Quite simply, the cultural relativist is stating that he is relative to an absolute which he considers non-existent. One other logical error that the relativist makes lies in his “Cultural Differences Argument.1” The premise of this argument is that “different cultures have different moral codes.” The conclusion that the relativist derives is that “there is no objective ‘truth’ in morality, [and therefore] right and wrong are only matters of opinion [that] vary from culture to culture.2” The main logical problem with this argument is that the stated conclusion does not necessarily need to be the case if the premise is given. The premise states what different people believe to be true, and the conclusion jumps to the assumption that this belief must necessarily be the case. Let the reader consider this inezce, which closely follows the form of the above given argument. Assume that there is a society that believes that sunning as much as possible in the nude can only benefit a person.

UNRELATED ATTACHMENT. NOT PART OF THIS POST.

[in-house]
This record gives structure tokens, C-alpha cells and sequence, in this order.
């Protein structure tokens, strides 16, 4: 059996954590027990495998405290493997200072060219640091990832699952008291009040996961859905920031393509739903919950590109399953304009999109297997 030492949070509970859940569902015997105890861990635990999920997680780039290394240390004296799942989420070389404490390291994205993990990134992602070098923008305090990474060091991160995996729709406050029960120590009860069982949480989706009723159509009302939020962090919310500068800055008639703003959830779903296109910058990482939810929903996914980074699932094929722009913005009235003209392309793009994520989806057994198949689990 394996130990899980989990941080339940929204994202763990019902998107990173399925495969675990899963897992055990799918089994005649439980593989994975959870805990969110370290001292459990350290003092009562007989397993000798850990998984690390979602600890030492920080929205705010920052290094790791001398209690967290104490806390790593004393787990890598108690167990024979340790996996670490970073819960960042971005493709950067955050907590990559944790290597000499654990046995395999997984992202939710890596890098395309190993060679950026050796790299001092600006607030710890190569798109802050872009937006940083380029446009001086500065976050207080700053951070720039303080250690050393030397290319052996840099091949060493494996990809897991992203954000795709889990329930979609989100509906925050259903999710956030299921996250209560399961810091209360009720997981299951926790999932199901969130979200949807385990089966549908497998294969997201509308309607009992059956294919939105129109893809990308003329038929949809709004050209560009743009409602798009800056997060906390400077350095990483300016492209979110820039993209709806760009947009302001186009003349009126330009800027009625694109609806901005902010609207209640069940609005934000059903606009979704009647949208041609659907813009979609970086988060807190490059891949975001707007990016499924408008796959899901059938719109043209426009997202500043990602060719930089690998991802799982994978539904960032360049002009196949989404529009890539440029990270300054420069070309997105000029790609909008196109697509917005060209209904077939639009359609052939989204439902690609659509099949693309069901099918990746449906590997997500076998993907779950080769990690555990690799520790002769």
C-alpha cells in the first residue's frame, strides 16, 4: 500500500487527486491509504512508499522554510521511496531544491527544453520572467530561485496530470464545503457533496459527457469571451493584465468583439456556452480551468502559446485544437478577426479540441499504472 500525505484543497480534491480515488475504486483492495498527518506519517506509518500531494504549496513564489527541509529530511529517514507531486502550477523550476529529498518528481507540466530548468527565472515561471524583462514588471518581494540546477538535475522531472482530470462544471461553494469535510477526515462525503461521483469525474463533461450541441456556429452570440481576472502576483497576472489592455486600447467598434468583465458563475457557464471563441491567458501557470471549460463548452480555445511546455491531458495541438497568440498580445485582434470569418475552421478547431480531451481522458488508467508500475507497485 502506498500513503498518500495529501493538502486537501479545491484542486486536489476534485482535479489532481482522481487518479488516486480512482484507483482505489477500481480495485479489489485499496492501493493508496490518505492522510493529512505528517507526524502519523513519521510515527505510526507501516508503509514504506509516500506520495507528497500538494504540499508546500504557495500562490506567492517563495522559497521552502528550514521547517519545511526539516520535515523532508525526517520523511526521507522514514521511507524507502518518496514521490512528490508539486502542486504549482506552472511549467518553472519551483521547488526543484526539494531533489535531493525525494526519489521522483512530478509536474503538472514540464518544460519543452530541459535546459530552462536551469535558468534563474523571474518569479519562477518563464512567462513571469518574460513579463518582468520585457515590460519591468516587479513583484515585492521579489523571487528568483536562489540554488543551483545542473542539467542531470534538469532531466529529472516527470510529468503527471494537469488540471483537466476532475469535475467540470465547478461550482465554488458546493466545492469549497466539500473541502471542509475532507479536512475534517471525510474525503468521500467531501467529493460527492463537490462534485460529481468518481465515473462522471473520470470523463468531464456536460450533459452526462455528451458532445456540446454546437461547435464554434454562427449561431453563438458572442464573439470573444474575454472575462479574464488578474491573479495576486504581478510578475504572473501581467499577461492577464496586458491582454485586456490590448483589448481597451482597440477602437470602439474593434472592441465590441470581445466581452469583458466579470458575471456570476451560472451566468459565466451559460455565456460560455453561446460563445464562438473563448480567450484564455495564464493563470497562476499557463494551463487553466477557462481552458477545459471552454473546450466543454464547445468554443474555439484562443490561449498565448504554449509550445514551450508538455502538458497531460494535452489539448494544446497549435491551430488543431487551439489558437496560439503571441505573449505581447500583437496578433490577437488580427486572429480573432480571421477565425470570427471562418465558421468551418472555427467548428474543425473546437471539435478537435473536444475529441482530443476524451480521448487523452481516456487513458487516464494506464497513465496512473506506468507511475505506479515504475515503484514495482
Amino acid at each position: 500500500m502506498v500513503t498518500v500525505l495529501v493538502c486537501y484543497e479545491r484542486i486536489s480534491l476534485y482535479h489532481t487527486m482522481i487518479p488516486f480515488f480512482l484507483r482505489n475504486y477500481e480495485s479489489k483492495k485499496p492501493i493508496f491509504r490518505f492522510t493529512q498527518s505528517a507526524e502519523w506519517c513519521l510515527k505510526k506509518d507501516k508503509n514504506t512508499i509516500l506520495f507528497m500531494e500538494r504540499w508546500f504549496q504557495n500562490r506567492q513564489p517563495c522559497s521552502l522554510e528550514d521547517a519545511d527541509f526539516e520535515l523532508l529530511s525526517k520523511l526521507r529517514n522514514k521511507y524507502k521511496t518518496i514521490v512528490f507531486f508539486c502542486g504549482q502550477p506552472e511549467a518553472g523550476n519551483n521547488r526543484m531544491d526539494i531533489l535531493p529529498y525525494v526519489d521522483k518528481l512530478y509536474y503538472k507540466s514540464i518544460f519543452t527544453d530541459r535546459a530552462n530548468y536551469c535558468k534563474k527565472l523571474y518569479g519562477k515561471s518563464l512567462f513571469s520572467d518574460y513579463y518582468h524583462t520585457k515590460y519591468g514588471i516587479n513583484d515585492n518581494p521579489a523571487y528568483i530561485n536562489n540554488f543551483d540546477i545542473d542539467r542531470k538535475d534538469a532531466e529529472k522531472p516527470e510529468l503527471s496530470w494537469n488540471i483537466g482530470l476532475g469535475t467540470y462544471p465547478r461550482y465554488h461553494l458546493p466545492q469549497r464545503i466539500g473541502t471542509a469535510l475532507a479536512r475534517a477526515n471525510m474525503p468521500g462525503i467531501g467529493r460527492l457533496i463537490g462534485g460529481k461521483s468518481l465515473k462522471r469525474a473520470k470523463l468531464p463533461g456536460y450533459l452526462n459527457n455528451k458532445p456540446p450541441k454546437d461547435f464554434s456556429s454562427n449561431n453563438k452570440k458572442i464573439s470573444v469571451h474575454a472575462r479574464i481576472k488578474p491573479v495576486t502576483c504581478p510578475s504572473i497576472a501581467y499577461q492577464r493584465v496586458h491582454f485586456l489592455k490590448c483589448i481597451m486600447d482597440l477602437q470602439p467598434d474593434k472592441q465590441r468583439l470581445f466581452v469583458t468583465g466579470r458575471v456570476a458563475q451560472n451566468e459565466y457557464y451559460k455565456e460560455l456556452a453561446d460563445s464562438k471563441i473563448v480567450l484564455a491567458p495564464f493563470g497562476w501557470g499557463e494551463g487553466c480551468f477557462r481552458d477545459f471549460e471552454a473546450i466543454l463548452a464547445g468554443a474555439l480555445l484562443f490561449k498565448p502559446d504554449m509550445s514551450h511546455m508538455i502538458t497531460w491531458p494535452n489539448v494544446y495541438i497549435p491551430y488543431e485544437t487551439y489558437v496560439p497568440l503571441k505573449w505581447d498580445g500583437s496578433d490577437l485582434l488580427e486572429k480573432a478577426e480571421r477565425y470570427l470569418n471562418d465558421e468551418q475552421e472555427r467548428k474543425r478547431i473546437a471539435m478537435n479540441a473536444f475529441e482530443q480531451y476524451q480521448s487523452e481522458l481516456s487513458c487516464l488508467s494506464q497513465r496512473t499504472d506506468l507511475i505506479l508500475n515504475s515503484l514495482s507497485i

Due to scientific study, it has been experimentally shown that overexposure to the sun’s ultraviolet rays can cause skin cancer. Being in the American culture, people know this to be true and therefore would disagree with sunning too often. According to the relativist, since the two cultures disagree concerning the practice of sunning there is no objective truth about it. However, this is a faulty conclusion because empirical evidence shows that the first culture would be wrong in its beliefs. In truth, one cannot “derive a subeztive conclusion about a subject (morally) from the mere fact that people disagree about it.3” Having discussed the logical consequences of relativism, it is necessary to expound upon the effects of its practice. The first of these repercussions is that the culture determines what is functionally right and wrong. This means that the individual has no say in the matter, and if there is a conflict between the two, the individual’s ethical belief is not given any consideration. Of course, in theory this does not seem to create an enormous problem; but let the reader consider this inezce of racial segregation in the early 1900s.